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We as cancer patients need to be involved in our own medical care and to advocate for ourselves and for each other.
Managed health care makes me nervous. It appears that in the interests of saving money, it is sometimes the managed health care system that decides which breast implants are available for our plastic surgeons to use. The pendulum may have swung too far. It is prudent to control costs, but deciding exactly what goes in my body should be up to me, the patient, in collaboration with the expertise of my surgeon.
Many manufacturers make multiple kinds of breast reconstruction implants. I want the breast implants that are the best choice for my body. There are many choices out there because companies have put time, effort, and, yes, research and development money, into providing these choices. We are each unique individuals with unique circumstances and bodies — especially after cancer – and we deserve access to the specific breast implant choices that are best for each of us.
It is time for patients to be more discerning consumers. It is time for patients to do their own research and to speak up before a procedure. When choosing plastic surgeons and surgery locations, ask how many brands and types of implants they use and if there are limits on what the plastic surgeon is allowed access to use during a procedure.
The plastic surgeon comes into the operating room to rebuild breasts after the general surgeon has removed the natural, original breasts to either prevent or remove breast cancer. At one of my follow-up appointments, my plastic surgeon had just gotten off the phone with the managed health care hospital. The large hospital, after years of working with this surgeon, was now trying to dictate which implants could be put in the surgeon's patients! The hospital wanted to make the decision about which implants they would stock based on, you guessed it, cost.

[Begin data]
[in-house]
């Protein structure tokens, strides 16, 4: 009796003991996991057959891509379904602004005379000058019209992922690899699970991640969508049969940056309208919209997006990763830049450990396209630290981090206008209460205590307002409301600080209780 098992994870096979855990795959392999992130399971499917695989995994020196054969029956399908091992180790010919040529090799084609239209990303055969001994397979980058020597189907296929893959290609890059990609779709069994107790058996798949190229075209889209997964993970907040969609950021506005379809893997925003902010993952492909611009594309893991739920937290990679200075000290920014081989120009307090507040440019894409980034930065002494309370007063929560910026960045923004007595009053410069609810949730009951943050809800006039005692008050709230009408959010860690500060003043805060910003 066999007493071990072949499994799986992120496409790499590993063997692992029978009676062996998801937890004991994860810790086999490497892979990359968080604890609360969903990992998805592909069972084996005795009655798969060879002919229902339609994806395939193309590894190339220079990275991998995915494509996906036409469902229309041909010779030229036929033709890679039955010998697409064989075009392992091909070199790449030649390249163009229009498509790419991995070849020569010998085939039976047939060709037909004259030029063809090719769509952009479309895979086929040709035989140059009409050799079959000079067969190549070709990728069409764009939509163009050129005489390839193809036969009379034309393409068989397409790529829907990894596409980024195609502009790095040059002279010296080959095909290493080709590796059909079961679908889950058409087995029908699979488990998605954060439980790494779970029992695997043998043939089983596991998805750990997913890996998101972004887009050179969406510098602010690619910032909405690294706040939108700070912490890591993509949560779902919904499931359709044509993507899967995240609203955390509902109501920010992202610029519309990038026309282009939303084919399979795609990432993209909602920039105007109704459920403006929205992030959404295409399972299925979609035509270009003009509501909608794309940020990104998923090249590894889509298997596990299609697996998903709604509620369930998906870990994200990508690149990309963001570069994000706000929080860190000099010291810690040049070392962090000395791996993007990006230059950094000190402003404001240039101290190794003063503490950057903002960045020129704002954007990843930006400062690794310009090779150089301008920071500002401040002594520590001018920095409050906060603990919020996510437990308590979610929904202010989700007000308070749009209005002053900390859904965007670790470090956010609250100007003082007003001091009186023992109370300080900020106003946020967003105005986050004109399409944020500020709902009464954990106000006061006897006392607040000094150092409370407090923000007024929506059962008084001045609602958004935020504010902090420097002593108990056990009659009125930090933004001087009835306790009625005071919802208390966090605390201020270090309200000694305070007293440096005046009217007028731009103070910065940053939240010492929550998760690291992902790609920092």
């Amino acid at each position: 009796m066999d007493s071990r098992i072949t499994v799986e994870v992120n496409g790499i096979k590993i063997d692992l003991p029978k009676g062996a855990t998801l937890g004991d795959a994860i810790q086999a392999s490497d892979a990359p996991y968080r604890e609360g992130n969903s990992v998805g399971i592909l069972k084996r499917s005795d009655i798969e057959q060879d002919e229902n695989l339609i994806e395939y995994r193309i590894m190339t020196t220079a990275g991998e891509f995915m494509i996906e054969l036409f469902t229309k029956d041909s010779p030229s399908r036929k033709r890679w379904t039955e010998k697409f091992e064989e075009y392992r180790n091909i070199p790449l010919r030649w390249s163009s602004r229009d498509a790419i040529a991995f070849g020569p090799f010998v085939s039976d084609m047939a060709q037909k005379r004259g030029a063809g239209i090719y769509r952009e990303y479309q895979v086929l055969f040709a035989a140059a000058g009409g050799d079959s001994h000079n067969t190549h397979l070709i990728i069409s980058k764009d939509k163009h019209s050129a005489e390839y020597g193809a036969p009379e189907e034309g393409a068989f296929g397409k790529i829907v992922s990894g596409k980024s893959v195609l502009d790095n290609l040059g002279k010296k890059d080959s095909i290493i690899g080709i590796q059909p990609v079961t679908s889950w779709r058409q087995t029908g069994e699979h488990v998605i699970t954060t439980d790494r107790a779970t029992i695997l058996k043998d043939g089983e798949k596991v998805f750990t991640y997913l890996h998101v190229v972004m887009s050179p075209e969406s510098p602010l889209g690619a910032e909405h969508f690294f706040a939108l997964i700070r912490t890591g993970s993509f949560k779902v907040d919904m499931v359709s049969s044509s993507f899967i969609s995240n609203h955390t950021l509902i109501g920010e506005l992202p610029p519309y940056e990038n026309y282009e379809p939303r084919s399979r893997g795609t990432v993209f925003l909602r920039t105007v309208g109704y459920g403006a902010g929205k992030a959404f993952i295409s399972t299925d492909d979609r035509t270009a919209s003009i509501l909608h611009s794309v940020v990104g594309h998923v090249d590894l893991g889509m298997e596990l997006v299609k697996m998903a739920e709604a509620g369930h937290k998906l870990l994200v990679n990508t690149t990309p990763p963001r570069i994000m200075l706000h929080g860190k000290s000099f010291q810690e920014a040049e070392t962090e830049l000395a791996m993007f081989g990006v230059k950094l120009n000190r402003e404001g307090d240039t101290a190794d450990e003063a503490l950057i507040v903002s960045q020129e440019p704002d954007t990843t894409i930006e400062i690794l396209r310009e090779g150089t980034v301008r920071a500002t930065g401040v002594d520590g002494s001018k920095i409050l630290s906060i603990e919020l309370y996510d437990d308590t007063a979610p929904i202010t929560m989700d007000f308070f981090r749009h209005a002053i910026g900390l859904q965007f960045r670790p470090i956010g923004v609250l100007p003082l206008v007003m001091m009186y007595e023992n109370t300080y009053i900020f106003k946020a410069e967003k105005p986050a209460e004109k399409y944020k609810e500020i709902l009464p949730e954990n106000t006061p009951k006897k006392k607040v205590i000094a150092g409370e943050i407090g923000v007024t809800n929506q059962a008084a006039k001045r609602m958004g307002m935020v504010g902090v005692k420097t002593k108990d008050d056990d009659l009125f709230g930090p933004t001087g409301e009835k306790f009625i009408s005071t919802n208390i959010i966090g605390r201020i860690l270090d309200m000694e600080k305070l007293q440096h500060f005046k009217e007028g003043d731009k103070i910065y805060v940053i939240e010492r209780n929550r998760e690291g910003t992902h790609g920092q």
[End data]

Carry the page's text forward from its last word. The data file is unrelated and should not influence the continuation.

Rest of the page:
As you may know from my previous article, the managed care hospital was already dictating which local anesthetic could and couldn't be used for breast reconstruction surgery. Only the short-lasting bupivacaine was made available, not liposomal extended-release bupivacaine, which offers up to three days of local numbness instead of only a few hours. Bupivacaine generally wears off about the time the patient is getting into their hospital room. Liposomal extended-release bupivacaine allows time for a patient to recover from the general anesthesia and to get on top of their pain management. It can spare a patient from the worst of the immediate post-surgical pain, and yes, you guessed it, it costs about two hundred dollars more than bupivacaine. So now the managed care system also wants to dictate what implants go in my body?
Patients need to be their own advocate if they want a say in whether they get short or long-lasting pain relief, and if they want a say in what implants are placed in their bodies. It is unfortunate that negotiated agreements in pricing for procedure codes between large insurers and large managed health care systems bring us to this point. It is unfortunate when it appears that managed health care systems may be more interested in money for hospital expansion projects than for managing pain and providing the best care for patients currently under their care.
I encourage fellow patients to do more self-advocating and to become more discerning medical care consumers. I hope and pray that managed healthcare systems start providing more than lip service to phrases like "patient-centered care." If not, there will continue to be cost savings without humanity or choices, and it will be the patients who will continue to suffer for it.